June 7, 2022

Does Radio Need a Savannah Bananas?

English economist John Maynard Keynes once said, “The difficulty lies not so much in developing new ideas as in escaping from old ones.”

Many in the baseball world can relate to this quote, as it is a sport notoriously stuck in its ways and slow to change. To many outside its core fans, the game of baseball is:

  • Too long
  • Too boring
  • Too old
  • Too traditional

What would happen if a baseball team threw those negative perceptions up against a wall and did the opposite?

Enter the Savannah Bananas.

Before the Bananas, Savannah, Georgia had the Sand Gnats, a Class-A affiliate of the New York Mets. In their final season in 2015, the Sand Gnats averaged 1,962 fans per game, ranking #144 out of 176 MLB-affiliated teams.

The Savannah Bananas, a member of the Coastal Plain League (a collegiate league not affiliated with any MLB club), has sold out every single game since their inaugural season in 2016, doubling attendance with nearly 4,000 fans. Every. Single. Game.

They did it by changing the game.

You think baseball’s too long? The Savannah Bananas play “Banana Ball,” billed as the world’s fastest and most entertaining brand of baseball. There are no bunts, and no visits to the mound. If someone in the stands catches a foul ball, the batter is out. Games have a two-hour time limit. And that’s just for starters.

You think baseball is too boring? The Bananas play in kilts. Or stilts. Players may get escorted to the plate by a pep band. They have The Banana Nanas, a senior citizen dance team, and the Man-Nana’s, a Dad Bod Cheerleading Squad.

You think baseball is too old? The Bananas have 2.7 million followers on TikTok. They have their own Savannah Banana Beer and specialty alcoholic drink, The Slippery Banana.

You think baseball is too traditional? The owner, Jesse Cole, wears a yellow tuxedo at every game.

Players sign autographs before the game, and let fans sign autographs on their stuff. Instead of typical postgame interviews, players may be interviewed in the shower, in the bathroom stall, in an ice bath, in a massage chair, or in their own bed.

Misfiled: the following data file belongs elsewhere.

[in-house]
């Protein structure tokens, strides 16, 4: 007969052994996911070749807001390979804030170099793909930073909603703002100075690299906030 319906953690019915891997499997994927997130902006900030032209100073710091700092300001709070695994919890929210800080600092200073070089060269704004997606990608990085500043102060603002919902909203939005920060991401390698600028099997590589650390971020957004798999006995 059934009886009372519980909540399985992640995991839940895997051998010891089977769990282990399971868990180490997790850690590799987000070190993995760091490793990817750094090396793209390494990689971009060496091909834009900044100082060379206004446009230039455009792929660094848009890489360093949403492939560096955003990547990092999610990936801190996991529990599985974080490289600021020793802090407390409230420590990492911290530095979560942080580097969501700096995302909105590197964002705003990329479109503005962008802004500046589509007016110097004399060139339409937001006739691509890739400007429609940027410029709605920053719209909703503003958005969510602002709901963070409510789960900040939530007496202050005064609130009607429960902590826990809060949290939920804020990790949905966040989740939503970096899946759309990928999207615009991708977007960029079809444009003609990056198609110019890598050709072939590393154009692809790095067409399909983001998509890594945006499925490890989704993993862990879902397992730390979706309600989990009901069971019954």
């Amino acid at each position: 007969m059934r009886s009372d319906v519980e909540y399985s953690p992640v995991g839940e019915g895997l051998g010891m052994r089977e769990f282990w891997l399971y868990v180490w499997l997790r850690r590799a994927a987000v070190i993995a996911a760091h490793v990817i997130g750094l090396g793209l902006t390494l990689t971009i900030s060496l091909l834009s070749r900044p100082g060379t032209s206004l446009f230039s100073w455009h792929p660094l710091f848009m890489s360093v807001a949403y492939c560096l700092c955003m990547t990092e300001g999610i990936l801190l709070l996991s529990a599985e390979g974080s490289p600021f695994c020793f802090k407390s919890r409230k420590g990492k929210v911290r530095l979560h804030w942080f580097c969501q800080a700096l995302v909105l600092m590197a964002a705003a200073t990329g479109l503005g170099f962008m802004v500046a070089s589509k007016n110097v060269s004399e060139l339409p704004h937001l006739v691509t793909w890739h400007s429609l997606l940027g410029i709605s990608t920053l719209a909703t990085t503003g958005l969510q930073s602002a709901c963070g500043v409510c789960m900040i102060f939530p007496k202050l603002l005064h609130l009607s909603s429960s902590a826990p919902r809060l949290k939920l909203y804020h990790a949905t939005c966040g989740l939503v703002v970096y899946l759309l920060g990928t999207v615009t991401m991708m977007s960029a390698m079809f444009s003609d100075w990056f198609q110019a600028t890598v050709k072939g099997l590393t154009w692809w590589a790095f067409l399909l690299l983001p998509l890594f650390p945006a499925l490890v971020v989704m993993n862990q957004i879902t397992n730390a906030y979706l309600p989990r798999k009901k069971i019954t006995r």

Before you say, “sounds like the Harlem Globetrotters of baseball,” you need to recognize that the Savannah Bananas are intensely local (though, like the Globetrotters, they also tour) and the entertainment level and variety is way deeper. And before you dismiss it as a circus sideshow, the Bananas have legit talent. Their website lists seven Bananas alumni who were drafted into Major League Baseball.

Perhaps to best understand the reasons behind the Savannah Bananas success, start by looking at the mission statement, as referenced by Cole: “We exist to make baseball fun.” Everything the Bananas do must fit the mantra. So, explained Cole, “We looked at every boring play. And got rid of it.”

Fun influences every decision made regarding the team, from the fan experience to the merchandise to the rules of the game itself. In Savannah, Georgia, The Savannah Bananas are literally redefining the very perceptions of baseball…a 146-year-old game hampered by old, traditional images. To do that, the Bananas understand what any successful brand attempting to shift deeply held perceptions understands…Go Big or Go Home. Subtle changes won’t cut it. Consider reading Cole’s new book, “Fans First: Change The Game, Break The Rules, & Create An Unforgettable Experience.”

Hey, can you think of a medium that was also invented in the 1800s that is hampered by old, traditional images that’s being challenged more than ever in 2022?

Wouldn’t it be fun to take a ratings-challenged radio station, throw some negative perceptions up against a wall, and do the opposite?

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